As the Brexit vs. Europhiles debates continue to erupt, there is a burning question that needs to be asked and answered honestly and intelligently. To what extent can Brexit harm British Football?
The Europhiles are adamant that Brexit would hurt the game in Britain. Even the English Premier League currently longest serving manager, Arsene Wenger, has added to the debate. He claims that EU stars could be refused work permits required to play in the UK if Britain leaves the European Union. West Ham United CEO, Karen Brady, goes even further and states that "Leaving the EU would hurt our leagues, create uncertainty for European transfers and be a step back for the next generation of footballers".
The Brexit camp has dismissed this as outright scaremongering. Supporters of Brexit have also pointed out that many other non-EU players are already playing in the UK.
Whichever side of the debate you may lean towards, one fact remains. Current EU players in the UK is unlikely to be affected. This according to Sports immigration lawyer Maria Patsalos. She further added that the Football Association needs to take urgent action to reform their current immigration position. There is significant concerns that failure to do so could have future implications for attracting world class football players to the UK.
There is also another trail of thought too. Many football supporters have always had concerns about the number of average foreign players, at the expense of homegrown players, in the British game. They also state this as one of the key reasons for the recent run of poor championship performances by the national team. Others could justifiably argue that if homegrown players are good enough they will always be picked up, even if initially by a lower league club.
In conclusion, both the Brexit and Europhiles camps have valid argues as to the extent to which Britain leaving the European Union can affect British Football. In the context of the national teams (England, Scotland, Wales and Northern Ireland), Brexit can benefit the game for maximum nurturing of future homegrown talents that may have otherwise been lost. Perhaps it may even enhance these national teams chances in future International competitions. Nevertheless, there is also the counter-argument that if things were so bad then we would not have had 3 national teams (England, Wales and Northern Ireland) qualifying for the Euro 2016 championship at the expense of a footballing giant like Holland. Remember too, Scotland only narrowly missed the Euro 2016 competition by a last minute goal during their qualification campaign.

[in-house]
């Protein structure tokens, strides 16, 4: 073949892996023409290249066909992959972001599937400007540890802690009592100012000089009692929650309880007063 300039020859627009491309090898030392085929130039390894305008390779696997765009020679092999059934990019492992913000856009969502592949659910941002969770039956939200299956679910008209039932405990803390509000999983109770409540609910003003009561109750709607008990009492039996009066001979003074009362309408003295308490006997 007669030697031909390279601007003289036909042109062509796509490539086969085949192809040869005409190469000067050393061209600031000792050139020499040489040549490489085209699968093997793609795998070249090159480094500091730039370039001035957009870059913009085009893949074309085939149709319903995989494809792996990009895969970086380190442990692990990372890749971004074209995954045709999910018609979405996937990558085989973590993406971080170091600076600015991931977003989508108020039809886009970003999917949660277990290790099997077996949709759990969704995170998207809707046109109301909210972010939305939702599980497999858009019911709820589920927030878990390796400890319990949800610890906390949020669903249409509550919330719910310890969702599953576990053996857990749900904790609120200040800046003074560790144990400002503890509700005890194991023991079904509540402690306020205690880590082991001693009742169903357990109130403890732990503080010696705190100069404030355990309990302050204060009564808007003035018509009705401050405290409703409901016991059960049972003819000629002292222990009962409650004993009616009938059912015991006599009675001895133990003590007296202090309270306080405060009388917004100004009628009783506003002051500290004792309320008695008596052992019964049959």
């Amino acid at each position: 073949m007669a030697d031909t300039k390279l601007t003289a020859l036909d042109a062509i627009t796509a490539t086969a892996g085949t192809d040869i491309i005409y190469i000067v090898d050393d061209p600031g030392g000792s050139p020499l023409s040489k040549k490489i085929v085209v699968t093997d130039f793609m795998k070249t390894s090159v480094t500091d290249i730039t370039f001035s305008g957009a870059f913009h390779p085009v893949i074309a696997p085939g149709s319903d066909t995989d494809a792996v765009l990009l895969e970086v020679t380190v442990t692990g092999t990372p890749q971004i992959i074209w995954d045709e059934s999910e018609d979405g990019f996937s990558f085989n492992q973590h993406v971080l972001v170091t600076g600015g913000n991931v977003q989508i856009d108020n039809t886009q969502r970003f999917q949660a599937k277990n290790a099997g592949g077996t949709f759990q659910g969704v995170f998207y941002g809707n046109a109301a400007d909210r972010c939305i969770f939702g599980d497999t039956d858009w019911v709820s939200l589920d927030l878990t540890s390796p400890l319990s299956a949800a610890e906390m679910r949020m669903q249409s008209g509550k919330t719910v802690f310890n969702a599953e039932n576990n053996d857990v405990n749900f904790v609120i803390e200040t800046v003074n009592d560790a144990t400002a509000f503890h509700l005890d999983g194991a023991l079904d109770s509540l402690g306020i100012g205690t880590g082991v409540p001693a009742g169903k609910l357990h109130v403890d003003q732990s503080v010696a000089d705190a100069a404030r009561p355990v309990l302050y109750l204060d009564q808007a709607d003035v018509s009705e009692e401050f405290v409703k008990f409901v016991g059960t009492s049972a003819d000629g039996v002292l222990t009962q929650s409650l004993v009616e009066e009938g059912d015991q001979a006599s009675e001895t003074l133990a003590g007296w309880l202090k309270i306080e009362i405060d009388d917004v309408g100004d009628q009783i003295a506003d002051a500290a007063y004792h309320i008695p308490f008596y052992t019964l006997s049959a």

Where the national leagues are concerned, the English leagues are the only ones with any real financial and international prominence. This is in no way disrespecting the leagues of the other home nations, but only the English Premier League would have the financial magnet to pull a player such as Messi or Ronaldo to it. This fact is perhaps the most powerful feather in the Brexit cap, because Brexit would not have any impact on world-class players coming to the Premier League. Moreover, no right-thinking authority, whether institutional, political, or legal, would want to prevent world-class players such as the above mentioned applying their trade in the UK. On the other hand, Brexit may affect financially poorer clubs from getting great EU bargains. But Brexit supports are likely to say that such clubs should refocus their strategies to harness the use of more home grown players all of which can only benefit the national game as a whole.
Sources and Related Stories
What would happen to foreign footballers if Britain leaves the EU? Even Arsenal manager Arsene Wenger has waded into the EU referendum debate by claiming that foreign football stars could barred from Britain.
Reality Check: How might Brexit affect the Premier League? At the moment, EU players have the freedom to participate in British football, while non-EU players have to have a work permit in order to play in the Premier League. What's the potential Brexit impact on the British game?
A vote in favour of Brexit could have serious implications for English football. British football has in recent years witnessed a massive influx of players from the EU.
Immigration politics and the growth of foreign populations in the United Kingdom are central issues to this debate, so it's worth taking a look at how its outcome could affect the Premier League.